State Law requires that each grand jury submit a final report of its findings and recommendations to the presiding judge of the Superior Court.
A report, just as an accusation or an indictment, must be approved by at least 12 of the 19 grand jurors (15 if it is a 23 member jury). With so many possible investigations and a term limited to a single year, it is necessary for each grand jury to make hard decisions as to what it wishes to undertake during the term. Except for mandated duties to report on the financial condition of the county and on the conditions of county jails, the grand jury discretion in determining its agenda. Most grand juries divide into committees for conducting investigations and for writing reports, but there seems to be a wide variation between counties as to the number and structure of committees; it is up to each grand jury to determine its own method of operation within the parameters of the law.
Government agencies that are the subject of reports are required by law to respond to specific grand jury findings and recommendations. However, the grand jury has no enforcement power, and the agencies are under no legal obligation to carry out the recommendations. While some recommendations are ignored, others are followed; particularly those that suggest greater efficiency for operations and that do not require the expenditure of large sums of money. Grand jury criticisms of public officials and agencies frequently attract press attention, bringing greater community awareness of what is happening in public agencies. Many grand jurors believe that public officials tend to be more accountable when they know an impartial; outside body is looking over their collective shoulders.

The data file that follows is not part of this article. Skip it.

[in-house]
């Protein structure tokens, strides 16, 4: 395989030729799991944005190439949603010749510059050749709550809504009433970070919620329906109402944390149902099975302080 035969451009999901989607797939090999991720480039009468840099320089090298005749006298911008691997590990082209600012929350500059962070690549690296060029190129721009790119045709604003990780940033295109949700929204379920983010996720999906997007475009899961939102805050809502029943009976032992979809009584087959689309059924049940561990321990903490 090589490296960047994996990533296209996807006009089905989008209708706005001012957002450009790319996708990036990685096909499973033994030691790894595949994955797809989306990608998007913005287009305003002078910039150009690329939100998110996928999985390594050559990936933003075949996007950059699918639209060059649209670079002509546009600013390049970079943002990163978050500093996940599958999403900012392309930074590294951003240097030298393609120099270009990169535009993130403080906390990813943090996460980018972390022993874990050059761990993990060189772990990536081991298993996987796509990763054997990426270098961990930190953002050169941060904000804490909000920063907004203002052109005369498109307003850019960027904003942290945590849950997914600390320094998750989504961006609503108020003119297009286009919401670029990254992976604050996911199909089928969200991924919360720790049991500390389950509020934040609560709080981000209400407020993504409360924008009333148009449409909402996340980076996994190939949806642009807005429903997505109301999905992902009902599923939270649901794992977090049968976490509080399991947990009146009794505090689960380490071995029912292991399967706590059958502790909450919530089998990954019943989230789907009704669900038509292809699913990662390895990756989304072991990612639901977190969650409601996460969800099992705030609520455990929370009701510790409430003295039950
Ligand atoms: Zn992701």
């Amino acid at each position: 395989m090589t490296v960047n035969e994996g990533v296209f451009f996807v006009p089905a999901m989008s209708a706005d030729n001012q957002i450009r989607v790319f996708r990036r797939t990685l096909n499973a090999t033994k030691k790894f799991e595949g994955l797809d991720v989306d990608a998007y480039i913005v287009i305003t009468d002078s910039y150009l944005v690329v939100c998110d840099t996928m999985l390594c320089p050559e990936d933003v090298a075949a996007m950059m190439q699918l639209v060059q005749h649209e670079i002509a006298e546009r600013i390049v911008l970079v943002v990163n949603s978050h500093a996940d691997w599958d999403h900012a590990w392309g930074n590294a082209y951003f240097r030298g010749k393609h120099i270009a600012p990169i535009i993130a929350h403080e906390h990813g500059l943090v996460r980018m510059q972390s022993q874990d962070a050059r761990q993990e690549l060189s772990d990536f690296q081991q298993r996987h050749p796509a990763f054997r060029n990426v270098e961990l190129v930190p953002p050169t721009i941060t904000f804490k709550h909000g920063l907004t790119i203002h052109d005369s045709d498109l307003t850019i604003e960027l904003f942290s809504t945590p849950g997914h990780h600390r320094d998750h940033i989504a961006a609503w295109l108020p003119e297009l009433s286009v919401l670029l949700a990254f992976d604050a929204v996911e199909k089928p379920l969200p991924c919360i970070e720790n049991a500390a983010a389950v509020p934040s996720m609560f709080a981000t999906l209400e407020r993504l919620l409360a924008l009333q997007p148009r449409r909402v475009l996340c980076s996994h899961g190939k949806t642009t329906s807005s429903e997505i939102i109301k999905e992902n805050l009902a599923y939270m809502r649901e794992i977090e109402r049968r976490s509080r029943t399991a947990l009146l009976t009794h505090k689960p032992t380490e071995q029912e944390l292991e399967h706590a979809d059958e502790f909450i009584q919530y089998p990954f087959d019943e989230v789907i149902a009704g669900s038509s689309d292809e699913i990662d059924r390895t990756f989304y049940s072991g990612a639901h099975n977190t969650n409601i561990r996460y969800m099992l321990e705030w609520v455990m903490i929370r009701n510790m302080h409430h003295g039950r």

The California Grand Jurors Association (CGJA) (www.cgja.org), a statewide organization of former grand jurors has begun a program of identifying and indexing grand jury reports in each county with the hope of establishing a state archive of annual reports. The State Library also maintains an archive of grand jury reports from all counties. CGJA also monitors and occasionally proposes or endorses proposed laws to conserve and improve the grand jury as an important institution of local government. It offers services to those grand juries that may request advice and help in preparing informational manuals and in providing orientation for incoming jurors. Some members of the CGJA now provide orientation programs for those counties that request this service.
While surrounded by secrecy before publication, grand jury reports become public documents when signed by the grand jury foreman and approved by the grand jury's advisory judge. Copies are sent: to all targeted government agencies, to interested officials, to public and private groups and individuals and to the press. At the end of the year, bound or loose-leaf copies of all reports are placed in all public libraries.